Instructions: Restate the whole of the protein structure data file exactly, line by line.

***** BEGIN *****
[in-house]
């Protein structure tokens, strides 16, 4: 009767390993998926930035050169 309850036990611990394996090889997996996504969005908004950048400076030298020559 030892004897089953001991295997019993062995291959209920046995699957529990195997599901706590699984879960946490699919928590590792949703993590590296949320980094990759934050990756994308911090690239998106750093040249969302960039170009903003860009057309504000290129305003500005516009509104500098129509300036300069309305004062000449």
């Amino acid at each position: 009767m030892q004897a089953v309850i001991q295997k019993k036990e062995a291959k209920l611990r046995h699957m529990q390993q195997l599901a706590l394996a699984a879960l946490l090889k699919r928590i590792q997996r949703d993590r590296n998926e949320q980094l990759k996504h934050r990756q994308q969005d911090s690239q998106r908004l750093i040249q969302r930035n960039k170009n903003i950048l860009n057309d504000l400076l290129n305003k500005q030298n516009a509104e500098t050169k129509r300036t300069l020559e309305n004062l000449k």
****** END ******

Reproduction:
[in-house]
């Protein structure tokens, strides 16, 4: 009767390993998926930035050169 309850036990611990394996090889997996996504969005908004950048400076030298020559 030892004897089953001991295997019993062995291959209920046995699957529990195997599901706590699984879960946490699919928590590792949703993590590296949320980094990759934050990756994308911090690239998106750093040249969302960039170009903003860009057309504000290129305003500005516009509104500098129509300036300069309305004062000449």
């Amino acid at each position: 009767m030892q004897a089953v309850i001991q295997k019993k036990e062995a291959k209920l611990r046995h699957m529990q390993q195997l599901a706590l394996a699984a879960l946490l090889k699919r928590i590792q997996r949703d993590r590296n998926e949320q980094l990759k996504h934050r990756q994308q969005d911090s690239q998106r908004l750093i040249q969302r930035n960039k170009n903003i950048l860009n057309d504000l400076l290129n305003k500005q030298n516009a509104e500098t050169k129509r300036t300069l020559e309305n004062l000449k």